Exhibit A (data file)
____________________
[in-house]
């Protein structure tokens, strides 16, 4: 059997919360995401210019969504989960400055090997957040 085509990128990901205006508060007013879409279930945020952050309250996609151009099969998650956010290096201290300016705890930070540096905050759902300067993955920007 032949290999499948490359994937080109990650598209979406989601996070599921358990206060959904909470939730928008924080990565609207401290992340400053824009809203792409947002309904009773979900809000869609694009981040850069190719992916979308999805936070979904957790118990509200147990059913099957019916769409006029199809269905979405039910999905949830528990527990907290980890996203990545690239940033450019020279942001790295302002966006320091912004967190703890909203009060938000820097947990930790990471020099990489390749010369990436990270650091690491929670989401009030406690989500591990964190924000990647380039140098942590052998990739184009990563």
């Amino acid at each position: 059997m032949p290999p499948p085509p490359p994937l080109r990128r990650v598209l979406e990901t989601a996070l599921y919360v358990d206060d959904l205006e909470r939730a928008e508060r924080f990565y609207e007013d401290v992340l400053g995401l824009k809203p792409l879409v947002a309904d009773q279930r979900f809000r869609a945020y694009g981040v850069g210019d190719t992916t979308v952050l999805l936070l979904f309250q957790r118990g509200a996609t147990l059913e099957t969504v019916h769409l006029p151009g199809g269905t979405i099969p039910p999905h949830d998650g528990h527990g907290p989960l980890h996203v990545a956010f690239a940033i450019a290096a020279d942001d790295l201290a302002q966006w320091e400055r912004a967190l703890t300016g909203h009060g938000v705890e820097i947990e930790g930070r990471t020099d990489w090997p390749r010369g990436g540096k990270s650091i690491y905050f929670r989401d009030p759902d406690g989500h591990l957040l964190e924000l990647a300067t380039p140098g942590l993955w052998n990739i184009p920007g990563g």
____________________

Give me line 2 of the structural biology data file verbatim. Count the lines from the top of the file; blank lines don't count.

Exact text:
């Protein structure tokens, strides 16, 4: 059997919360995401210019969504989960400055090997957040 085509990128990901205006508060007013879409279930945020952050309250996609151009099969998650956010290096201290300016705890930070540096905050759902300067993955920007 032949290999499948490359994937080109990650598209979406989601996070599921358990206060959904909470939730928008924080990565609207401290992340400053824009809203792409947002309904009773979900809000869609694009981040850069190719992916979308999805936070979904957790118990509200147990059913099957019916769409006029199809269905979405039910999905949830528990527990907290980890996203990545690239940033450019020279942001790295302002966006320091912004967190703890909203009060938000820097947990930790990471020099990489390749010369990436990270650091690491929670989401009030406690989500591990964190924000990647380039140098942590052998990739184009990563």